the pearl

Grimmauld: The Incident At 12 Grimmauld Place

Grimmauld: The Incident At 12 Grimmauld Place
By G. Markaway, Marshlands School Of Wizarding Society
Published in the Wizarding Society Journal, October 2076

Number Twelve Grimmauld Place was born evil.

The reader may find that a rather pejorative opening statement, but it does seem to be, as near as can be determined, quite accurate.


The original house, before the Black family moved in and made it their own, was one of a number of anonymous mid-terrace properties built on Grimmauld Place after the Muggle World War II. Before there was a Grimmauld Place, however, there was a large crumbling manor, built in 1753 by Aristotle Grimmauld, a wizard of some repute in the mercantile world.

The Grimmauld line died out shortly before the war under still-undetermined circumstances (i), and the manor quickly fell into disrepair, the wards protecting it from any form of attack failing before the start of WWII, during which the manor was destroyed in a German bombing.

It was shortly after the houses were built in 1950 that Auriga Black purchased Number 12, through an anonymous company that was regularly used for his dealings with the Muggle world (ii). For the next five years, Black performed every protection, deterrent, and confusion spell that can be applied to a non-living stationary object, as well as creating a number of spells to add further protection, many of which are now used in modern wizarding house building (iii). The house became unplottable, untraceable, and was virtually nonexistent to anyone outside of the wizarding world.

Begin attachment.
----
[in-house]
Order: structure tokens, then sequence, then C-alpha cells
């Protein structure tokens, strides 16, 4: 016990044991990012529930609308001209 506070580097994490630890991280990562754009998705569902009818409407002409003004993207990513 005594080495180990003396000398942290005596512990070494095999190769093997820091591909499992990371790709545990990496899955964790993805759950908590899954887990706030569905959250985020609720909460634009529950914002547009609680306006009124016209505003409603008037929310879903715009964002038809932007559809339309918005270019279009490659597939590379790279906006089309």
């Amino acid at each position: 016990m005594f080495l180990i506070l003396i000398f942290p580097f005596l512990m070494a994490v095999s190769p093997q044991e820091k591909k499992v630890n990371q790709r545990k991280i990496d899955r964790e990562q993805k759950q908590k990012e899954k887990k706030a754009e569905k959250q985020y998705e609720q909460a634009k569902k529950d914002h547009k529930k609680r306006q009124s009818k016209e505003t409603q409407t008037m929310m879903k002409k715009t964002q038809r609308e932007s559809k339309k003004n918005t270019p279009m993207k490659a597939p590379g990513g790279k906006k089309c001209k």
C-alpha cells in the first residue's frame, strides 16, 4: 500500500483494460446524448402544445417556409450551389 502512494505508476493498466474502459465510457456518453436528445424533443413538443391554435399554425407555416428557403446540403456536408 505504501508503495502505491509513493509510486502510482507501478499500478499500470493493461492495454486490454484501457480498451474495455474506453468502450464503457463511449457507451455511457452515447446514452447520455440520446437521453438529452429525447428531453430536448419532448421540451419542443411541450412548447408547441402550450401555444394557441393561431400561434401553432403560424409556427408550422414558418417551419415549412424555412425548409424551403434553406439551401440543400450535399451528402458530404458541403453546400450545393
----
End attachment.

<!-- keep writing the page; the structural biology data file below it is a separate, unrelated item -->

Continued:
After the house met Black's standards, he moved into the house with his wife, Euphemia Meliflua Black, and two house elves. Things were relatively peaceful for a few years, and then Grimmauld Place took its first victim.

One of the house elves, Kreaking, had, according to the report given by Mr. & Mrs. Black, simply "fallen down the stairs" (iv). While this was, apparently, quite a common occurrence for this house elf, it was, however, the first time that he had taken someone with him. Mariella Letizia De Torres, a Spanish witch who had been interviewing for a nanny position, had been following Kreaking through the house when, according to Mr. & Mrs. Black, he tripped, fell down the stairs, and pulled Miss De Torres to her death.

After an investigation by the Ministry of Magic, Kreaking was executed by Mrs. Black, and, to this day, his head can be seen amid the other house elf heads on display at 12 Grimmauld Place.

This was the first death connected with 12 Grimmauld Place, and it would not be the last.


For many years after that fateful afternoon, Grimmauld Place became known for a number of unexplainable deaths that seemed to take place shortly after or during visits to the ill-fated house (v). There were accusations of poisons and curses, as is inevitable when a high status family is the subject of intense media scrutiny (vi), but none of the accusations could be proven, and even after the eventual use of Veritaserum, the Black Family could not be proved to have anything to do with the deaths (vii).

It was shortly after Auriga Black's death in 1965, again under mysterious circumstances, that there began to be a rumour that the house itself was responsible for the deaths.

This rumour was ignored by many of the more powerful families until the rise of the Dark Lord, when the many deaths in wizarding world led to a resurgence in rumour mongering and scapegoating (viii). With the death of Regulus Black, their younger son, in a Death Eater-related incident, the rumours grew, coming to a vicious head with the imprisonment of Sirius Black, their older son, after the murder of thirteen people.

With the temporary defeat of the Dark Lord, the rumours concerning 12 Grimmauld Place faded into obscurity, along with Euphemia Black, who became known only for the long and detailed letters she would send to The Daily Prophet's editorial pages (ix). She died in 1985, having never left the house since Regulus's death in 1979. From then, the house was populated only by Kreacher, the second house elf who came with the family back in 1950, and 12 Grimmauld Place fell into disrepair.